© 2008 -- 2011 the Grandpa at The Word Mechanic. All rights reserved.

Saturday, December 27, 2008

out of the office

the Grandpa will be out of the office for the most part this coming week. I will try to check in occasionally. And I'll catch up after the first of the year. In the meantime I hope everyone has a safe and happy New Year celebration and holiday.

Friday, December 26, 2008

The Son

I should be glad of another death.

Come away. Forgive my father. His mind.
I used to think we’d learn from him, but look:
he broods; relives those half remembered, half dreamed
journeys through Rome’s aging empire.

A fine sight
they must have made those three — bowing
before peasants. He believes in myths
that come from bending over books too long
and gazing at fires while his own embers grow cold.
Now he looks for meaning from that other’s life
crossed with his.

I often find him silent,
under stars or nodding before closed books,
tamed by too much peace. His time has gone.

Let him shiver — seek out death in this cold
and wait, the way others wait for the returning sun.

Originally published in Ball State University Forum, Autumn 1988 (1989)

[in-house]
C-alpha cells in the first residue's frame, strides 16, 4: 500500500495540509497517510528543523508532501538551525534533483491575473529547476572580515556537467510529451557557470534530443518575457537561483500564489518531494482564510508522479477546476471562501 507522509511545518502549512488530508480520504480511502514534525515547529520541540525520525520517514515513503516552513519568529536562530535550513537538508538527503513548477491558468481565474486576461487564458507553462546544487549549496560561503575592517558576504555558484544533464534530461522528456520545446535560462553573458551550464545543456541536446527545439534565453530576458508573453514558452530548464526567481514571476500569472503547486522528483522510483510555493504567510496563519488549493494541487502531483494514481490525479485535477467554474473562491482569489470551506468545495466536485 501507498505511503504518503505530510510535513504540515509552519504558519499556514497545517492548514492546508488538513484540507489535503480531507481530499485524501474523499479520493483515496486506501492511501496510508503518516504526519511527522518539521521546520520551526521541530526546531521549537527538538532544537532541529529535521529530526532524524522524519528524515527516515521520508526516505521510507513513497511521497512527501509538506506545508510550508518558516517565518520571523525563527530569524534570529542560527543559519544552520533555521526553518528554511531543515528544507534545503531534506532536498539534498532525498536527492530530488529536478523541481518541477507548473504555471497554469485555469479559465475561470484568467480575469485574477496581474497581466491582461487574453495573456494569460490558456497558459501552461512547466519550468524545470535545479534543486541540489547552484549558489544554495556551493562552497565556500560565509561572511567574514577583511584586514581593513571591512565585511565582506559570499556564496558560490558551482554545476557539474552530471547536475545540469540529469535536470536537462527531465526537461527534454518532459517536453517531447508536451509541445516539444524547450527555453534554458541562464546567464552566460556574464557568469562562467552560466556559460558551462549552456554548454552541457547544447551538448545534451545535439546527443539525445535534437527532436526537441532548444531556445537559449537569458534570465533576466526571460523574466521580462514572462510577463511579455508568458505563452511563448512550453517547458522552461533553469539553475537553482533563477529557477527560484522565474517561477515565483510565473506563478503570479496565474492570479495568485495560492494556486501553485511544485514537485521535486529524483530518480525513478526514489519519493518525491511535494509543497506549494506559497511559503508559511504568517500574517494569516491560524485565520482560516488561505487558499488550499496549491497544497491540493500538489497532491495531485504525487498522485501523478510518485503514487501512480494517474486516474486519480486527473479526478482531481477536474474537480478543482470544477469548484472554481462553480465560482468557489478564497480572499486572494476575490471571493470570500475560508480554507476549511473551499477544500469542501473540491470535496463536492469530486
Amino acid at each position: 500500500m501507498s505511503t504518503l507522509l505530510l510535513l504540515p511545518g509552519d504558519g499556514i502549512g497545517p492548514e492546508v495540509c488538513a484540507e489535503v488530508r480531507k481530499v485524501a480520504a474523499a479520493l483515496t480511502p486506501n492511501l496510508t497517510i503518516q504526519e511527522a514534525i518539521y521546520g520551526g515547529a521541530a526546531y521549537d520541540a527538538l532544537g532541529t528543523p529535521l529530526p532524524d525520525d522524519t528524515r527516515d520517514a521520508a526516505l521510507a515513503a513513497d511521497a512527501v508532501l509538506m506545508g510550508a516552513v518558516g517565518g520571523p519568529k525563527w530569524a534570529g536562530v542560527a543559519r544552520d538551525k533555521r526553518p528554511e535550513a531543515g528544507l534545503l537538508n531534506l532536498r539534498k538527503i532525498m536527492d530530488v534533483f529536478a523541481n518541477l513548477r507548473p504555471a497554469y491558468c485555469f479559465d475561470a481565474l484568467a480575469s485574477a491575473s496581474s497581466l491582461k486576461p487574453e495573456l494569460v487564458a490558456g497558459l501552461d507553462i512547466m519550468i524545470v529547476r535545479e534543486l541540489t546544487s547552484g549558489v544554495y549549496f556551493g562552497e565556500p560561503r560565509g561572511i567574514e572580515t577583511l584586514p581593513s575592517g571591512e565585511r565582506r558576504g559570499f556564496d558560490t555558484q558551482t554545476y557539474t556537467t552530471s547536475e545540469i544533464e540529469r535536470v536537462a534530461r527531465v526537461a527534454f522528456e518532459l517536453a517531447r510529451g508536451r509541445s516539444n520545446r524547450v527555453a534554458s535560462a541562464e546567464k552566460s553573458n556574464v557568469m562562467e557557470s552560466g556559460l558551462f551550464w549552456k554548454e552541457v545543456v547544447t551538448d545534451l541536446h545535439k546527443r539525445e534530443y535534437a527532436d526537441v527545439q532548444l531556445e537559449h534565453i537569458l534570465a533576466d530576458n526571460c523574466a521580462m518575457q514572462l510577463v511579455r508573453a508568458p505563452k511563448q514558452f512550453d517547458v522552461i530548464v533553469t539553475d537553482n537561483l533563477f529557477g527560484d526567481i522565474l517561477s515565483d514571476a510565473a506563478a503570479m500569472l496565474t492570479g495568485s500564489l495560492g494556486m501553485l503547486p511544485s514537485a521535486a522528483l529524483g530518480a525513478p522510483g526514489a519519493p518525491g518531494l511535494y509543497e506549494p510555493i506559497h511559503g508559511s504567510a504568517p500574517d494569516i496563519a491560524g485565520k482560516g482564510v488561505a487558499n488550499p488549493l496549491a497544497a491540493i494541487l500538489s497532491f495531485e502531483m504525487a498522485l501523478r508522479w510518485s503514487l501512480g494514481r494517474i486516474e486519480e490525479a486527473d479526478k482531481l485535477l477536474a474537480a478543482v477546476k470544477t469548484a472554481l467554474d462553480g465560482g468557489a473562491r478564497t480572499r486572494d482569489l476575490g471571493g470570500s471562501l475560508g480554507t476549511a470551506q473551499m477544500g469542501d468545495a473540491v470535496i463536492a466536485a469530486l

© copyright 2004, 2008 the Grandpa at The Word Mechanic Blog
All rights reserved

Thursday, December 25, 2008

I didn't have anything to give you, so I stole this

This is Enya. The language is Irish. I found the video at Sukipoet's site. I could not not share it with you. Enjoy.

Wednesday, December 24, 2008

Happy Holidays

Whatever holidays you celebrate, I hope you find joy this holiday season and that next year brings you and everyone with whom you share your life peace.

Tuesday, December 23, 2008

New definitions

Here are the results of the Washington Post's neologism competition. Enjoy. (You'll probably need to click the button in the upper right hand corner of the screen below in order to read it.)

Washington Post Neologism Contest

Monday, December 22, 2008

The Advent Dance

Yesterday with the tree planted in its stand,
the tinsel being all that was left to do,
and the Celtic music filling the room
with the richness of its Irish brogue,
we danced, father and daughter, a jig.

And as I reached up to drape the branches
in their silver shimmer and felt the pain
make its way across my arm and chest,
I knew the last thing I would say would be
I’m glad we danced.

Originally published in Pivot, No. 54. Summer 2002
© copyright 2004, 2008 the Grandpa at The Word Mechanic Blog
All rights reserved

Sunday, December 21, 2008

Sunday fun day

This blog is about a life with words. So enjoy.

Friday, December 19, 2008

The Miracle

It’s as if the statue moved — just a hair
But moved. With my own eyes I saw it turn,
The gold glitter of the crown dance then spurn
All sense to leave its place in the sun. The air
Was charged with stained light and I knelt down there,
Half in fear — yes — but I felt my soul yearn
To touch a marble hem and thereby learn
A secret of God that would be mine alone to share.
There should be, I thought, music, but there was none.
Only the wind through the choir loft — and my breath.
All was as it had been, and I, the only one
To see it, stood alone as at my own death.